I stared at the big doors longingly. I wanted to get into the studio so badly. I already knew what the theater looked like. It was the only place the press was allowed to go, so I’d seen it in all the videos and interviews and press releases BB Gun Films did. There weren’t many available, but I’d watched them all. Studied them. I wanted to go where no one else got to go.
We settled into the theater seats—they were enormous and plush and covered in soft red velvet. If Zach were here, I probably would have said something about how the room felt a bit like a giant beating heart, and then he would have said something gross and anatomically accurate about the biology of an actual human heart. Then I would have socked him in the arm.
Everyone was scattered around alone or in small groups. According to the acceptance e-mail, there were forty-one of us. It seemed like a weird number, but I was certain that there was a reason for it. I was certain that Bryan had a reason for everything he did.
Out of that forty-one, only four of us were going to get the opportunity to direct. I’d been working on my pitch since the moment I read about the internship.
I was ready. I was so ready.
I glanced around at the other interns—eager to check out my competition—but the lights dimmed before I could. A white guy with blond hair, at least ten years younger than Bryan, walked out onto the stage. I knew immediately who he was, but I wasn’t the only one who slumped backward with disappointment.
“I’m sorry I’m not Bryan Beckett,” he said.
We all laughed politely.
“Don’t worry—all of you interns will get a chance to meet him tomorrow. I’m Josh Holder, the executive head of story. For all you BB Gun Films fans, you’ll know that we do things a little different here than at other animation studios. My role means that I oversee the story teams for all the films we have in development.”
I did know that. I assumed that BB Gun had their own way of doing most things.
“We’re so glad to have you here at the studio. In a few hours, there will be a mixer back at the dormitories—sorry, parents, you’ll have to say goodbye before then—where you’ll have a chance to meet one another before you’re introduced to your mentors. Then, tomorrow, you’ll be back here bright and early to start your first day as employees of BB Gun Films.”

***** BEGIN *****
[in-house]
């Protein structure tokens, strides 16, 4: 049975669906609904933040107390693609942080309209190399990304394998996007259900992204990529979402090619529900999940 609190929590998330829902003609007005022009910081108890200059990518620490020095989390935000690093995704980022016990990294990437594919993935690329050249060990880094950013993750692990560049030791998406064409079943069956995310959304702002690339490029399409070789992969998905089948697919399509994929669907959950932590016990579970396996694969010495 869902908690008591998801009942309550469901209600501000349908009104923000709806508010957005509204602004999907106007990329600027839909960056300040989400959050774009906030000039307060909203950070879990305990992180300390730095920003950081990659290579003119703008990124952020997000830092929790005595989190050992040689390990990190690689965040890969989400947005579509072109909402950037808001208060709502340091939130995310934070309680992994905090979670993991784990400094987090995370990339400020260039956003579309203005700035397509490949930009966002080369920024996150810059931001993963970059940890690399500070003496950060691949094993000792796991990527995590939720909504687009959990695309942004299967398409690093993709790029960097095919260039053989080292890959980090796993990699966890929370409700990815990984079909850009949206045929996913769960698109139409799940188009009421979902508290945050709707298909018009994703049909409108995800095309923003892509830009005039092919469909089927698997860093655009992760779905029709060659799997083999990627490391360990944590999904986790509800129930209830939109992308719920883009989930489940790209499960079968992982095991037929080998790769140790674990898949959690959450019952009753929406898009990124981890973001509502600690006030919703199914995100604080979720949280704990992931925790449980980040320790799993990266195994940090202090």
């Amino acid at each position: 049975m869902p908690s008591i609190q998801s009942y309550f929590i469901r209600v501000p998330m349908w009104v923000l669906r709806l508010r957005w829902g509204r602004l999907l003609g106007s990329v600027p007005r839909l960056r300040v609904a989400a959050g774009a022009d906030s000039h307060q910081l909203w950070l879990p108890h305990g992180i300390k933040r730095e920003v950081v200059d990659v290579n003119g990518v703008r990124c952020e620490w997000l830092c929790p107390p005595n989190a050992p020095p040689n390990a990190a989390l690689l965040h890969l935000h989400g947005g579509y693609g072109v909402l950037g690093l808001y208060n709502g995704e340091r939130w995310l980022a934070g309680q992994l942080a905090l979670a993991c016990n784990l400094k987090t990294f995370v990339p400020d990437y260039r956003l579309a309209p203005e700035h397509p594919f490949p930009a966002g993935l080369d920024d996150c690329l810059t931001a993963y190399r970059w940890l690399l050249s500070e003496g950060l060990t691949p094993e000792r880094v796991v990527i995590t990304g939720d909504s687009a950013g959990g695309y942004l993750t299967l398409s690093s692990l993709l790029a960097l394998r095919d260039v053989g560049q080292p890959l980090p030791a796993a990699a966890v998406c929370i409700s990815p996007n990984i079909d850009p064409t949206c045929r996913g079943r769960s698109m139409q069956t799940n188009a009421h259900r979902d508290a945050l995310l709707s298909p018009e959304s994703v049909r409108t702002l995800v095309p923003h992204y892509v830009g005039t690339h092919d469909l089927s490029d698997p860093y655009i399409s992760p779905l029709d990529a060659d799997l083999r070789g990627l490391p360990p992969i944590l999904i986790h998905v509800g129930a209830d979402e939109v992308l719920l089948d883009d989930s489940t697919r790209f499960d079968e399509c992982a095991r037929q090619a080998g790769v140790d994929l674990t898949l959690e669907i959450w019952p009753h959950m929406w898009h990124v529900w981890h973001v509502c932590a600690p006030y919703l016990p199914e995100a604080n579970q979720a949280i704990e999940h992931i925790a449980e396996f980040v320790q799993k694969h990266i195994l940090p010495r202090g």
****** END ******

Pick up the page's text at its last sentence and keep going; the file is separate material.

We applauded, excited whispers spreading through the room. It was all happening so quickly. And not quickly enough. I squirmed as Josh continued. Now that I knew what was in store for the next few hours, I wanted to get out of the theater and settle into the dorms.
“For now, we’ve prepared something to welcome you all to the BB Gun family. Enjoy!”
The lights dimmed. “Welcome!” Bryan’s voice boomed through the speakers.
I must have watched his CalTED Talk a hundred times by now, so his voice was as familiar to me as my parents’. I settled back, my fingers curled over my knees.
The film—shot in grainy black-and-white like those old-fashioned movies—opened with Bryan at his desk. I straightened. We’d never seen his office. But before I could get a good glimpse of anything besides his enormous black desk, he was outside the studio gates, walking toward the camera. He was wearing his uniform—black pants, white shirt, and a black tie. He looked like he was outside of time. The film could have been shot yesterday or it could have been shot twenty years ago.
“You’re here because you’re the best of the best,” Bryan said.
I sucked in a proud breath.
“Thousands of students across the United States sent in applications—but we chose you. There was something in your reel or your portfolio that showed potential, and here at BB Gun Films, we’re all about potential.”
I was more than ready to show off mine.
About The Illustrator
Arielle Jovellanos is a Filipina American freelance illustrator, writer, and comic artist based in New York. She specializes in narrative illustrations with an eye for character interaction and cute clothing. Her work includes the graphic novels Black Star by Eric Anthony Flover and Evil Thing: A Villains Graphic Novel and has also been featured in magazines, comics, books, and branded social media campaigns. Arielle is currently adjunct faculty in the illustration department at the Fashion Institute of Technology. Outside of work, she loves sitcoms, showtunes, superheroes, succulents, and storytelling structure (also alliteration, apparently). Find out more at Arielle-Jovellanos.com.
- Publisher: Simon & Schuster Books for Young Readers (November 8, 2022)
- Length: 352 pages
- ISBN13: 9781534492981
- Grades: 7 and up
- Ages: 12 - 99
- Lexile ® HL690L The Lexile reading levels have been certified by the Lexile developer, MetaMetrics®